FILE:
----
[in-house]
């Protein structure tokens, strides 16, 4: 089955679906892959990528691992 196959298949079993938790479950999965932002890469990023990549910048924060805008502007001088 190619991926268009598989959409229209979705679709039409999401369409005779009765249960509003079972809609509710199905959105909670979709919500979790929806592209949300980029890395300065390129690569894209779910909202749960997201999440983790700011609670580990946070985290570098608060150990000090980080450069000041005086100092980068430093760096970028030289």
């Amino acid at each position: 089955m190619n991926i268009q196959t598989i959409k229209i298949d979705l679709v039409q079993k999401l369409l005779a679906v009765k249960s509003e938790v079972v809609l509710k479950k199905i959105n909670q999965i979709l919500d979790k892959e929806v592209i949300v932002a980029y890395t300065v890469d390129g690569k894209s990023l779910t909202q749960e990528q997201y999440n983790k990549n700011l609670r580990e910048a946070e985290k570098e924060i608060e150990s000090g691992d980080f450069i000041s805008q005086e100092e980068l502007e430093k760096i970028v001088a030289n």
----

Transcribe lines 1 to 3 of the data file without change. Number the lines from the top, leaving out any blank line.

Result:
[in-house]
């Protein structure tokens, strides 16, 4: 089955679906892959990528691992 196959298949079993938790479950999965932002890469990023990549910048924060805008502007001088 190619991926268009598989959409229209979705679709039409999401369409005779009765249960509003079972809609509710199905959105909670979709919500979790929806592209949300980029890395300065390129690569894209779910909202749960997201999440983790700011609670580990946070985290570098608060150990000090980080450069000041005086100092980068430093760096970028030289």
């Amino acid at each position: 089955m190619n991926i268009q196959t598989i959409k229209i298949d979705l679709v039409q079993k999401l369409l005779a679906v009765k249960s509003e938790v079972v809609l509710k479950k199905i959105n909670q999965i979709l919500d979790k892959e929806v592209i949300v932002a980029y890395t300065v890469d390129g690569k894209s990023l779910t909202q749960e990528q997201y999440n983790k990549n700011l609670r580990e910048a946070e985290k570098e924060i608060e150990s000090g691992d980080f450069i000041s805008q005086e100092e980068l502007e430093k760096i970028v001088a030289n």